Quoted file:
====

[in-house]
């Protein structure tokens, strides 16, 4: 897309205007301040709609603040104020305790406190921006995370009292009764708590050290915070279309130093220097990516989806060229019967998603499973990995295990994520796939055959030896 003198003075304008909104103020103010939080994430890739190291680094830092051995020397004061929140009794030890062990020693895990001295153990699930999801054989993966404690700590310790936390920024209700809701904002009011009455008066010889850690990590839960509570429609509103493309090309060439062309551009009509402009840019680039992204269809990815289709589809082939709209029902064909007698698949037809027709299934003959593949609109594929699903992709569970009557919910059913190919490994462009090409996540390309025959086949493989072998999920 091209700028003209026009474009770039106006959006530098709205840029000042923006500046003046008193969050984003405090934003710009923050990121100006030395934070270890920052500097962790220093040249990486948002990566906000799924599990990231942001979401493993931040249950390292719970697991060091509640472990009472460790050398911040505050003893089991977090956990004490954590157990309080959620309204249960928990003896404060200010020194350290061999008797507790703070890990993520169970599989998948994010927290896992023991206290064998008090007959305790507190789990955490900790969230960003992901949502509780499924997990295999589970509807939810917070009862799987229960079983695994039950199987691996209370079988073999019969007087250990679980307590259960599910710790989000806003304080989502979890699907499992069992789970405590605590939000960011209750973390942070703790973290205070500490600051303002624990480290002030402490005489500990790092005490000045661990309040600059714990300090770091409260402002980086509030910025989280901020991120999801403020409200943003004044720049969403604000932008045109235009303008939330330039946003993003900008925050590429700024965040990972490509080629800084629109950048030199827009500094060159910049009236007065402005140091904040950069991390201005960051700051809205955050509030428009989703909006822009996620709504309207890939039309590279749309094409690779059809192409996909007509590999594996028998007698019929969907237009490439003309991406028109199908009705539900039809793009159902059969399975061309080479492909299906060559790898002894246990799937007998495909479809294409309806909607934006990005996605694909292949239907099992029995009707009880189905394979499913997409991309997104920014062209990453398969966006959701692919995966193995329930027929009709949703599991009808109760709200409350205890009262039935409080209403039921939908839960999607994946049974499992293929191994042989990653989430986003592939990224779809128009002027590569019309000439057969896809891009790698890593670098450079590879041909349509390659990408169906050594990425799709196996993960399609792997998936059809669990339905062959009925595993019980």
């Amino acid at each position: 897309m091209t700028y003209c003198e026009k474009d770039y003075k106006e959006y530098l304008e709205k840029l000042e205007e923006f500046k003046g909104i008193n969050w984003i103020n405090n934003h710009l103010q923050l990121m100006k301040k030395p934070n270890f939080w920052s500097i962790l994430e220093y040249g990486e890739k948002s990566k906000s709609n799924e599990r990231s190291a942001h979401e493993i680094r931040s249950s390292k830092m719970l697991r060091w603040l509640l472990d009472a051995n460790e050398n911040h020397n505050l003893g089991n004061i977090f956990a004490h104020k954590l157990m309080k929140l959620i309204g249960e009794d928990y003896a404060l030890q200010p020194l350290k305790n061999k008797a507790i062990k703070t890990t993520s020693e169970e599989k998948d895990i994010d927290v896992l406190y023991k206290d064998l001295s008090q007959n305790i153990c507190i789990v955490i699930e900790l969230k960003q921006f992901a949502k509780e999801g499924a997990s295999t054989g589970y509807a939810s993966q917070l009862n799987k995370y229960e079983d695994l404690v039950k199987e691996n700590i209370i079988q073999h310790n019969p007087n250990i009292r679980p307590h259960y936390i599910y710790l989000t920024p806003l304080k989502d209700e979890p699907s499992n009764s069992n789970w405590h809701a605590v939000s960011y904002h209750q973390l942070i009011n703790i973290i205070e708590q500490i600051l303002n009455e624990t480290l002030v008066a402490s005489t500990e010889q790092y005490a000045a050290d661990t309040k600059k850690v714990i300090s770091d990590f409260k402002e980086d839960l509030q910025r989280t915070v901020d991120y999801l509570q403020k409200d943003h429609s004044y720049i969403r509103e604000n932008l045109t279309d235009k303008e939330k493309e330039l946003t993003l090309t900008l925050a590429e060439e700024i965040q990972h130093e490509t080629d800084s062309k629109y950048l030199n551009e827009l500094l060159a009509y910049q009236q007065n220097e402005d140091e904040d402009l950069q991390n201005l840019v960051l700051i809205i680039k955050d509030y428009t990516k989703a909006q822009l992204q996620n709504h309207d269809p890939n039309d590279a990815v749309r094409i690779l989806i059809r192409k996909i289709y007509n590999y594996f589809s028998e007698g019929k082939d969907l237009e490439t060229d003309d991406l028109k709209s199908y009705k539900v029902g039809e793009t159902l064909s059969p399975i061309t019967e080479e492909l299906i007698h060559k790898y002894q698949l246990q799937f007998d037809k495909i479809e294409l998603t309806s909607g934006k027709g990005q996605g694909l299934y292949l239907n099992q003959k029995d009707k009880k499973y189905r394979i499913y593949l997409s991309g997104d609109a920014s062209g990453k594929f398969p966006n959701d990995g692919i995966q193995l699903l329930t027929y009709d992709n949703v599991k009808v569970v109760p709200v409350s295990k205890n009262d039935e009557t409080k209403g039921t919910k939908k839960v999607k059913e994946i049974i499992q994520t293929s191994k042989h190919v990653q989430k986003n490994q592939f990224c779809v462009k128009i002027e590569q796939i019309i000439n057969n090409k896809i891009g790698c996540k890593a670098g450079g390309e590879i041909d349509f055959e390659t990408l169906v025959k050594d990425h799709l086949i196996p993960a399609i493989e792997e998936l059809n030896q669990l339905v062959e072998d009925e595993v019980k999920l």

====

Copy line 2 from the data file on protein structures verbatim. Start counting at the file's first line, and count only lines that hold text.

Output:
């Protein structure tokens, strides 16, 4: 897309205007301040709609603040104020305790406190921006995370009292009764708590050290915070279309130093220097990516989806060229019967998603499973990995295990994520796939055959030896 003198003075304008909104103020103010939080994430890739190291680094830092051995020397004061929140009794030890062990020693895990001295153990699930999801054989993966404690700590310790936390920024209700809701904002009011009455008066010889850690990590839960509570429609509103493309090309060439062309551009009509402009840019680039992204269809990815289709589809082939709209029902064909007698698949037809027709299934003959593949609109594929699903992709569970009557919910059913190919490994462009090409996540390309025959086949493989072998999920 091209700028003209026009474009770039106006959006530098709205840029000042923006500046003046008193969050984003405090934003710009923050990121100006030395934070270890920052500097962790220093040249990486948002990566906000799924599990990231942001979401493993931040249950390292719970697991060091509640472990009472460790050398911040505050003893089991977090956990004490954590157990309080959620309204249960928990003896404060200010020194350290061999008797507790703070890990993520169970599989998948994010927290896992023991206290064998008090007959305790507190789990955490900790969230960003992901949502509780499924997990295999589970509807939810917070009862799987229960079983695994039950199987691996209370079988073999019969007087250990679980307590259960599910710790989000806003304080989502979890699907499992069992789970405590605590939000960011209750973390942070703790973290205070500490600051303002624990480290002030402490005489500990790092005490000045661990309040600059714990300090770091409260402002980086509030910025989280901020991120999801403020409200943003004044720049969403604000932008045109235009303008939330330039946003993003900008925050590429700024965040990972490509080629800084629109950048030199827009500094060159910049009236007065402005140091904040950069991390201005960051700051809205955050509030428009989703909006822009996620709504309207890939039309590279749309094409690779059809192409996909007509590999594996028998007698019929969907237009490439003309991406028109199908009705539900039809793009159902059969399975061309080479492909299906060559790898002894246990799937007998495909479809294409309806909607934006990005996605694909292949239907099992029995009707009880189905394979499913997409991309997104920014062209990453398969966006959701692919995966193995329930027929009709949703599991009808109760709200409350205890009262039935409080209403039921939908839960999607994946049974499992293929191994042989990653989430986003592939990224779809128009002027590569019309000439057969896809891009790698890593670098450079590879041909349509390659990408169906050594990425799709196996993960399609792997998936059809669990339905062959009925595993019980």